Content ↑ Back to top
Although not essential it might be a good idea to keep versions of your sites content ‘offline’. As well as acting as another backup (you can never have too many backups), it can be useful for team members to modify, proof-read and ‘test’ content before making the changes live on your actual web site. It can also be useful should you want to edit content whilst not connected to the Internet.
As a new business, organizing your content offline may also help you plan and structure how it is presented online via your web site.
Images ↑ Back to top
A lot of the points from the above section on content also apply to your product images. However, the images you use offline (in print, for example) will be different from the images you use online on your web site. If you have high resolution product images, start by organizing them into an ‘offline’ folder with individual folders per product (it might help to use the product SKU for these folder names).
Duplicate the offline folder and rename it ‘online’ (or something to that affect). This will contain the images you use on your web site. It’s good to have a clear separation between online / offline images so that you can quickly send off images to print, or images to be used in online publications. What’s the difference between the online / offline images? Size & Size.
That is size as in dimensions and filesize. Obviously these two things often go hand-in-hand but it’s always worth keeping an eye on. Offline, dimensions and file size have little significance. Online the opposite is true. It’s important that images used online are optimized to improve performance and reduce bandwidth use.
What size is the right size? ↑ Back to top
Let’s cover dimensions to begin with. First, you need to decide how large you’d like to display the images at their largest on your web site. The largest location the images are likely to be displayed is in the product lightbox gallery.
This will generally come down to analytics so check which screen resolution is most popular amongst your users. Then resize all of your ‘online’ images to a size appropriate to that resolution. For example if the most popular resolution is 1600×1200 you might want to make your images 1000×1000. As a general rule of thumb, anything around 800px will generally work well for full-size images. But if you’re selling extremely detailed products you might want to consider something larger, especially if you want pixel perfection on retina screens.
Be sure to keep an eye on the filesize of these images as it will directly affect all the product thumbnails throughout your web site. This will have an impact on both your bandwidth usage (which may become significant if you have a low limit and poor caching) as well as general site performance. Large images take longer to load and use more bandwidth.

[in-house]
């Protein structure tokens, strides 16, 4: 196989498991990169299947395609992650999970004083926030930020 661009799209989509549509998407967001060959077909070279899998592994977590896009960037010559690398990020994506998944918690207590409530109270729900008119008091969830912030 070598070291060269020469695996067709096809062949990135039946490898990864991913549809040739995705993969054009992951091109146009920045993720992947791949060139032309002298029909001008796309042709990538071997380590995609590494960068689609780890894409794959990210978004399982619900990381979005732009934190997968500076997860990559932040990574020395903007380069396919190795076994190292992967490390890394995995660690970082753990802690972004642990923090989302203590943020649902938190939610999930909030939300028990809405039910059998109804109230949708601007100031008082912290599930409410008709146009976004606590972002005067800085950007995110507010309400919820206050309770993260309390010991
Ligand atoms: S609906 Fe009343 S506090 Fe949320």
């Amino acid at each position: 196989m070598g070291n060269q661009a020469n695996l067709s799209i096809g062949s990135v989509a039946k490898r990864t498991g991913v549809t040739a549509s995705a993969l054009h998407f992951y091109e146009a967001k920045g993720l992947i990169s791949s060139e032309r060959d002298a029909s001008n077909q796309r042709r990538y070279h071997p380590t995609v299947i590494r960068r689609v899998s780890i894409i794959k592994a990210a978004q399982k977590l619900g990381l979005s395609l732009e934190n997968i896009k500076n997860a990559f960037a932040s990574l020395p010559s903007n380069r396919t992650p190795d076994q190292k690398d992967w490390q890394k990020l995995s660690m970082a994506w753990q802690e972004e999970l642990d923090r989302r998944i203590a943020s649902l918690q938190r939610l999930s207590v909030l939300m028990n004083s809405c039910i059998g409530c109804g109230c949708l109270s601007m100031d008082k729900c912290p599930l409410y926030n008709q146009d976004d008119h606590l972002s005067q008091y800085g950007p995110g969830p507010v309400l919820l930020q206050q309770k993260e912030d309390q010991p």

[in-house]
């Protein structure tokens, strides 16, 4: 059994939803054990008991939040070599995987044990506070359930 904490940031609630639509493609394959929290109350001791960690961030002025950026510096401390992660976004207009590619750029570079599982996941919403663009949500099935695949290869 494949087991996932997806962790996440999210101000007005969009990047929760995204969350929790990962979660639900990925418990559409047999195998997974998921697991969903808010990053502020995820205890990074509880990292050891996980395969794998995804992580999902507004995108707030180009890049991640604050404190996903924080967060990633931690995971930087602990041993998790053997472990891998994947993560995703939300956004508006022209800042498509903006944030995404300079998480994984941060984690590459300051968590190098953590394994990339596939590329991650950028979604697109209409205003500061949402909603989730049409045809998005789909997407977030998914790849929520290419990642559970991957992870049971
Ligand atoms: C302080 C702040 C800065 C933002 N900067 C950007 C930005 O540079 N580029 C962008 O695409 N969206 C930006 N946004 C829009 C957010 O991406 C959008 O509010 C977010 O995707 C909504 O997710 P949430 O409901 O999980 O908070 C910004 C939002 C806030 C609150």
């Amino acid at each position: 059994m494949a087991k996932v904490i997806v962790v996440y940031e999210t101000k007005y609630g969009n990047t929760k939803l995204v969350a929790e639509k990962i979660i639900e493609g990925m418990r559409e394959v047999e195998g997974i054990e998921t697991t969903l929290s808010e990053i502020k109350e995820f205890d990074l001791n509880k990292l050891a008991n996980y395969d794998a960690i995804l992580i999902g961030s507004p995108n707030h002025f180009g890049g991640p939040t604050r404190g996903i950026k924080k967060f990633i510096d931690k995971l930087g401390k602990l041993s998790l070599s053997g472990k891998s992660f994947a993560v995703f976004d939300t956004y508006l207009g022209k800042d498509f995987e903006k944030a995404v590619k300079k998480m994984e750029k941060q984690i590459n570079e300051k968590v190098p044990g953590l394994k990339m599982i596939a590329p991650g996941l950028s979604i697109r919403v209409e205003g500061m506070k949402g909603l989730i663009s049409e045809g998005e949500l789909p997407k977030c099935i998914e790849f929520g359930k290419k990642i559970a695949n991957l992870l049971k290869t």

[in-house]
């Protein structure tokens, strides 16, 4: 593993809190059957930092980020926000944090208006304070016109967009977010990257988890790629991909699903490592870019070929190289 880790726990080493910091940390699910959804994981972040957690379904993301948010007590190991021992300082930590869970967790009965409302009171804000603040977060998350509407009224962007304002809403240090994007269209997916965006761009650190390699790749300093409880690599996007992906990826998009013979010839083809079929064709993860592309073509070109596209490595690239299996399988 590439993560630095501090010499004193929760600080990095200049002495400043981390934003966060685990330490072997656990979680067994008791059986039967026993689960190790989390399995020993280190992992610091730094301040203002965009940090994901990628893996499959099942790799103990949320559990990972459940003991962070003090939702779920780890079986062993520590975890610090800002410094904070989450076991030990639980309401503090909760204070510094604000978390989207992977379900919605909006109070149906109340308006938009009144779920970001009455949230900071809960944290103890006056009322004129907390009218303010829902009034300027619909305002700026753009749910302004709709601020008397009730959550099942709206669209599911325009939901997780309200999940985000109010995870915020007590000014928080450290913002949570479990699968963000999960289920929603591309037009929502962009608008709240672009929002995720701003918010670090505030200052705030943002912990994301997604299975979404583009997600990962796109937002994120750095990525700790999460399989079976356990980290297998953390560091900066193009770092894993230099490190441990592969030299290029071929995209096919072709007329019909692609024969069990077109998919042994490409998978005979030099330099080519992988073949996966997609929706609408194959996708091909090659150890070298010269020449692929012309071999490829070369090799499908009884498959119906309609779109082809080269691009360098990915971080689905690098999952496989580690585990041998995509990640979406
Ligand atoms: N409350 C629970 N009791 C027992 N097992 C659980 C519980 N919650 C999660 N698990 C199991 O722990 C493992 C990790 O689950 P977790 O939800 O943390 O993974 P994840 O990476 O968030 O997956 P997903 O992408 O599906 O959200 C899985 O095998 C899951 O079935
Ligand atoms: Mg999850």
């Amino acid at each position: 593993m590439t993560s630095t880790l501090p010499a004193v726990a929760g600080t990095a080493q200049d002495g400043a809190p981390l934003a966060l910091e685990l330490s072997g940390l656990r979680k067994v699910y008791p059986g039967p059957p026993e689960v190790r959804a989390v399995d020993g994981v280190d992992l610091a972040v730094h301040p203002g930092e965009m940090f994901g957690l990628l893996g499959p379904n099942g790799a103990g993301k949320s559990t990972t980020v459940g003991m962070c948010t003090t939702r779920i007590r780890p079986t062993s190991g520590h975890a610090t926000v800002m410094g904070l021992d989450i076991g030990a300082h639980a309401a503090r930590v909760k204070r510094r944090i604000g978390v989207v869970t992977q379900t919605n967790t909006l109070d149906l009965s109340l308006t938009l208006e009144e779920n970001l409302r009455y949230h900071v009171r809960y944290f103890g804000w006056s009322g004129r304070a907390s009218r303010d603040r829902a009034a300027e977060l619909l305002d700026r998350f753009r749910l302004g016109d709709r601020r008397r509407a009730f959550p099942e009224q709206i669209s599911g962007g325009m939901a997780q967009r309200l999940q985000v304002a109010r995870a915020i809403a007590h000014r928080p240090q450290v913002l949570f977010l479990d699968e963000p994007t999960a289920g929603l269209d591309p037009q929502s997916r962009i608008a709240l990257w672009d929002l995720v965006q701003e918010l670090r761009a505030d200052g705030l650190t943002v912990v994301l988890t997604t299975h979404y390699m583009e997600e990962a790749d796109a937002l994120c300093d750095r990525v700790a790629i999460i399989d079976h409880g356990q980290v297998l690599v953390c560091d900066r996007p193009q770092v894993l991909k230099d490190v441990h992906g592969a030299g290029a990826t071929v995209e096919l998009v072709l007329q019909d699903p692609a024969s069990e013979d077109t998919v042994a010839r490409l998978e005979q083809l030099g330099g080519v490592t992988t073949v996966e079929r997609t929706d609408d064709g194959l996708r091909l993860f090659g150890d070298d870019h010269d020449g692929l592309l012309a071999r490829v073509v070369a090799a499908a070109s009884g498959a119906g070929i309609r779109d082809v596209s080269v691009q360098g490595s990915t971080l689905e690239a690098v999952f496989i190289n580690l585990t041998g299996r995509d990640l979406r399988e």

If you’re editing your product images in Photoshop be sure to use File > Save for web and devices when exporting. You can play with the quality here to further reduce the file size. There are also various third party applications you can use to optimize images and reduce their filesize further. If you’re on a Mac, check out ImageOptim which does a great job.
Product thumbnails ↑ Back to top
Fortunately WordPress and WooCommerce do a great job of creating the rest of the thumbnails used throughout your site for you. This means the full-size product images are the only ones you need to create manually.
The product thumbnails (used throughout your web site) are created dynamically by WordPress when you upload the full size images. While this means most of the legwork is done, it does highlight the importance of optimising your full-size images. If the full-size images are optimized, it will decrease the filesize of all the thumbnails that are based on it. So it’s worth investing some time in optimization.
Product Thumbnail Sizes ↑ Back to top
The full-size product image is actually only used in the lightbox gallery. All the other product images in WooCommerce are thumbnails generated at specific sizes and based on the full-size images that you upload. These thumbnail sizes are defined in the WooCommerce settings. It’s important that you set these dimension settings appropriately for your theme. You can read about choosing which image dimensions are appropriate here. Be sure to read this, because if your image dimensions are too small then your product thumbnails will be pixelated / blurry on the frontend, regardless of how big your full-size images are.